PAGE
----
4 (MORE!) Tips for Reading Leviticus so that it Makes Sense

#6: Read it as a Microcosm for All of Life

This one picks up where Tip #5 from last week left off - ReRead it Here!

If Leviticus is a Microcosm (miniature model) of the Temple than it is a microcosm for all of life, because that’s what the temple was! It was meant to symbolize or point to the whole cosmos AND our life, work, play, and all our relationships within that cosmos. If we try and read it in a straightforward Western way we will be frustrated and confused. 

For example, Leviticus uses the idea of “covering” to build up a series of analogies for what is called “atonement”. Atonement is the idea of being made right in relationship with another. Because, in the biblical story, humanity is way out of right relationship with God this presents a problem for God being present and relating to Israel. Israel needs a “covering” to prevent the terrifyingly good justice of God from consuming them. We see this in chapters 12-16 where things that “cover” take on importance. This is worked out in the skin on the body, the garment over the skin, the house over a family and even the tabernacle over the whole people. The things that “cover” need to be taken care of as a symbol for the importance of being “covered” in the Israelites relationship with God. We can begin to see that making this into a whole way of life would leave an imprint in our understanding of God’s terrifying goodness and our need for “covering”.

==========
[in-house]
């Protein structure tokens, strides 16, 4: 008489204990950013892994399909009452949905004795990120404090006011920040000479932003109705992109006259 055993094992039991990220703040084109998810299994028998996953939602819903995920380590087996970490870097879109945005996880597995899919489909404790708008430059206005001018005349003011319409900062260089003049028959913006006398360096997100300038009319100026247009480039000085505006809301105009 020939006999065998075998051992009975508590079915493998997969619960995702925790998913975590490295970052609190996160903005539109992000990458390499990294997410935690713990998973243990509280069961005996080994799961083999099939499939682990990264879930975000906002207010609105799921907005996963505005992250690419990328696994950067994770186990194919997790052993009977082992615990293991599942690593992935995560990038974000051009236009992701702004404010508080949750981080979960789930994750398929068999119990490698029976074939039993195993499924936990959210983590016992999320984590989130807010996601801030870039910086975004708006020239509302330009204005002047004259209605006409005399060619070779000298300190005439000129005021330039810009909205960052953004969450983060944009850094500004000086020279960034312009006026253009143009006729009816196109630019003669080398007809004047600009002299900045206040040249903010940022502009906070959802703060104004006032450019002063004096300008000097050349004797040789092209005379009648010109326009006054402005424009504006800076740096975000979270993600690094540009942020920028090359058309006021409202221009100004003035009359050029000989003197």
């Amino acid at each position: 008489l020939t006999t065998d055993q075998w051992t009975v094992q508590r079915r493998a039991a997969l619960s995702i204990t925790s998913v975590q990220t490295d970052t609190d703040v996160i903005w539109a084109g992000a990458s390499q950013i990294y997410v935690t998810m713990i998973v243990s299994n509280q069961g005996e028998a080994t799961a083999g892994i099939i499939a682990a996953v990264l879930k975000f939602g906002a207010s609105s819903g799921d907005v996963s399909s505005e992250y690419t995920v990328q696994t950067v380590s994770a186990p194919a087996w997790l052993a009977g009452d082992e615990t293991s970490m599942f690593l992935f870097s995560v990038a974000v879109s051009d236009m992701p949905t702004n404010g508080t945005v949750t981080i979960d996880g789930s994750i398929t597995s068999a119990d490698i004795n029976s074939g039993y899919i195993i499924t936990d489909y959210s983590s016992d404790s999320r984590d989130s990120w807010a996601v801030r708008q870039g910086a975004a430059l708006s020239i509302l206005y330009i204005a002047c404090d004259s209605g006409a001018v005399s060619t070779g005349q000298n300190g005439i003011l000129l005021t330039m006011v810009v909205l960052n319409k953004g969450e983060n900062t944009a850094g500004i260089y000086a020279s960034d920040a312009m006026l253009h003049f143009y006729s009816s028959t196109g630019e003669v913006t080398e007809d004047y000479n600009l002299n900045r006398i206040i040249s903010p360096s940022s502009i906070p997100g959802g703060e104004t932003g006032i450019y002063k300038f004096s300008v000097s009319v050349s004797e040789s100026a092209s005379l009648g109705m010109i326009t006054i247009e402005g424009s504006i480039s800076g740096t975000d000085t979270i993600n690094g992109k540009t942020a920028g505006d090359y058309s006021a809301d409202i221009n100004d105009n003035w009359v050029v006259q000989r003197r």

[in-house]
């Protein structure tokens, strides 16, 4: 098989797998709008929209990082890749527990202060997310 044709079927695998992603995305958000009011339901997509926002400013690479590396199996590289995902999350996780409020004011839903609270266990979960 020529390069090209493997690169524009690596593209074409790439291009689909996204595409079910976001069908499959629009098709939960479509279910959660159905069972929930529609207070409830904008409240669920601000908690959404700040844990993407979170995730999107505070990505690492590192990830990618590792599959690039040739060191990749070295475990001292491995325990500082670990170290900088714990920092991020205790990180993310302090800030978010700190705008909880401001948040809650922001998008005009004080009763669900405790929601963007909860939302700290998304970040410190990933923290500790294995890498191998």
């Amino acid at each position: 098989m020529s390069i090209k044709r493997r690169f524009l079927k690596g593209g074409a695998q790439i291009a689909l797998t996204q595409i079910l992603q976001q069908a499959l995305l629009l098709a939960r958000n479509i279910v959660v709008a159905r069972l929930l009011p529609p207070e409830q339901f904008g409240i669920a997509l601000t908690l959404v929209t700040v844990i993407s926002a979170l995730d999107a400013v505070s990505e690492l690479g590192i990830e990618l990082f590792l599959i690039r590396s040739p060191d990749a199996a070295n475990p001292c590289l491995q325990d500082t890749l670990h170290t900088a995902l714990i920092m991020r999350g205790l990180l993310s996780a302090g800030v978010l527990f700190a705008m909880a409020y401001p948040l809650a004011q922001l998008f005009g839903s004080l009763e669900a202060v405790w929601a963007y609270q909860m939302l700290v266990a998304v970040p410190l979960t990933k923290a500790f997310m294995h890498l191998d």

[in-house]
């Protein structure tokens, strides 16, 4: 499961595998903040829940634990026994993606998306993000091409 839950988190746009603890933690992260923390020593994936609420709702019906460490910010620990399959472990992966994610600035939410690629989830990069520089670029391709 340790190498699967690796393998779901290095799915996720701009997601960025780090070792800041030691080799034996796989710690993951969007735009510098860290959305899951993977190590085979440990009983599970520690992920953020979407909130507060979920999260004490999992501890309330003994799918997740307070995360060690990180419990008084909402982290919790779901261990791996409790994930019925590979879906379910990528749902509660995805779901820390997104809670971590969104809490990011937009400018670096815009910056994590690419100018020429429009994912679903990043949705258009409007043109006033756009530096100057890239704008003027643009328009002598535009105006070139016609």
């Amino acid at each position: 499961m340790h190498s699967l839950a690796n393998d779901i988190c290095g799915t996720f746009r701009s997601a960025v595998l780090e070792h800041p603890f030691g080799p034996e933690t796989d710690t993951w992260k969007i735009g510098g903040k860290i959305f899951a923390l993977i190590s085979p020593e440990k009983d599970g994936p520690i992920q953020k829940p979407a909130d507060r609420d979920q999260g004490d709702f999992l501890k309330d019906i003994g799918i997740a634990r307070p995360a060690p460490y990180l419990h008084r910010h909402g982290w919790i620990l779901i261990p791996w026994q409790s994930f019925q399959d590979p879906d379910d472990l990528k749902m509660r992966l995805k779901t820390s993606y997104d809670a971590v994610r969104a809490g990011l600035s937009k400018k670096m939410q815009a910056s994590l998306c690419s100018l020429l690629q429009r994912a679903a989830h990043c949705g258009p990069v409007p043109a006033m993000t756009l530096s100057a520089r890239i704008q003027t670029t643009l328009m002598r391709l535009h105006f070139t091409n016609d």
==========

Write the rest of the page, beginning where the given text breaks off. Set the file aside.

So, yeah, very different than how we’re used to thinking!

#7: Remember that it is about the Right Ordering of Everyday Life

Because Leviticus is written as a microcosm of all of life and ultimate things, we can read it as a philosophy of life. Think about it. What is described in Leviticus covers the whole way of being for an ancient Israelite. All their Holidays, what they celebrated and why, their national and individual identity, how all their relationships needed to be mediated by sacrifice, how to approach God and one another - it’s all in there. 

Everything they were to do in the temple and in their own lives was meant to remind them of who God was and who they were to be. God orders and fills creation. He also rescues and redeems his people out of the slavery and bondage in Egypt. He is the one who allowed for a substitute sacrifice when His judgment passed over. 

He also is making Israel to be different from the other nations. He wants them to be different not just for difference’s sake but so that they might reveal who God is and just how different He is from the gods of the other nations. So when God sets apart animals with a “divided” hoof as “clean” and able to be used for sacrifice, it may not be arbitrary. It may be a reminder that that God of Israel is one of order, who “divides” between good/evil, right/wrong or even between chaos/order. Unlike the chaotic pantheon of the other gods of the nations. Or, when the cattle that “Bring up the cud” are singled out as acceptable, it may be a reminder of how God “brought up” the Israelites out of Egypt - a consistent word for word refrain in Exodus through Deuteronomy. If this seems like a stretch just remember how images were forbidden in Israel and how important object lessons are for Israel to remember who their God is and what He has done. In a society where images are forbidden, the visual symbols of everyday practice takes on a greater meaning.